Pfizer and Moderna, two of the major pharmaceutical companies leading the production of COVID-19 vaccines, are taking steps to make sure their treatments are safe for children.
As of now, though, neither vaccine has been approved for children under 16-years-old to receive.
“The trials in children are now only beginning. We are discovering what the appropriate doses are for adolescents and perhaps even infants,” said Dr. William Schaffner, who is professor of Preventive Medicine in the Department of Health Policy as well as Professor of Medicine in the Division of Infectious Diseases at the Vanderbilt University School of Medicine in Nashville, Tenn.
“We expect the results of those trials this summer, everything going well,” he said.
Pfizer says its vaccine is already safe for children between16 and 18 years old. Now, the company has begun phased testing on children between 12 and 16 in California and across the country. Their intention is to follow with trials on kids 12 and under.
Moderna is in the process of recruiting children between the ages of 12 and 17 to participate in its vaccine trials across the country.
Stéphane Bancel, chief executive officer of Moderna, said his company’s goal is to complete the studies before the Fall 2021 school year begins.
“This adolescent study will help us assess the potential safety and immunogenicity of our COVID-19 vaccine candidate in this important younger age population,” he said. “We hope we will be able to provide a safe vaccine to provide protection to adolescents so they can return to school in a normal setting.”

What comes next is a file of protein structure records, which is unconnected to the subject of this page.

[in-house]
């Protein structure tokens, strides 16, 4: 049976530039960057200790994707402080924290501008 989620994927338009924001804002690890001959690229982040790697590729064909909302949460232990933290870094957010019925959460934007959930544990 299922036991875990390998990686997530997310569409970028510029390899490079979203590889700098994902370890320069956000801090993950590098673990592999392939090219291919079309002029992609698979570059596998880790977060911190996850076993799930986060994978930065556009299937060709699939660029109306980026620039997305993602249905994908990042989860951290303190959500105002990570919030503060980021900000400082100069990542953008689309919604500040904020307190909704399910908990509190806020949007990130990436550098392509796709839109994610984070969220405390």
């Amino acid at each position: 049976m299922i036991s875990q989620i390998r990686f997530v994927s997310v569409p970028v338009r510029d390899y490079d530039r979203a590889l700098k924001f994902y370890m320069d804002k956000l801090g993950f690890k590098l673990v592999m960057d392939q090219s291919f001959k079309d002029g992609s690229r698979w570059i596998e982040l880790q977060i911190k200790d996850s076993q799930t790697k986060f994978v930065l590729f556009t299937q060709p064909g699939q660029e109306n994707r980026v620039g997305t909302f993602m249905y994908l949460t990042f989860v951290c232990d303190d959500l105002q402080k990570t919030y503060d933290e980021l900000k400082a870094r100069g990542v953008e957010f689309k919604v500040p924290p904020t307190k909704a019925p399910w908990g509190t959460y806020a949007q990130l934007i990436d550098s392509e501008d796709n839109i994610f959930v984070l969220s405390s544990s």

In California, more than 300,000 children under age 17 have been infected with the coronavirus since last March. There have been six deaths, according to numbers compiled by the California Department of Public Health.
Among African American children in the state, there have been 7,945 confirmed COVID-19 cases and one death.
Schaffner said the vaccines currently being administered are safe for women who want to become pregnant and for mothers who are breastfeeding.
“Those women need to be reassured. The mRNA does not go anywhere near, in our cells, to the human DNA in the mother or the babies,” he said, referring to the proteins present in the vaccines.
“This is a safe process for all of them,” he said.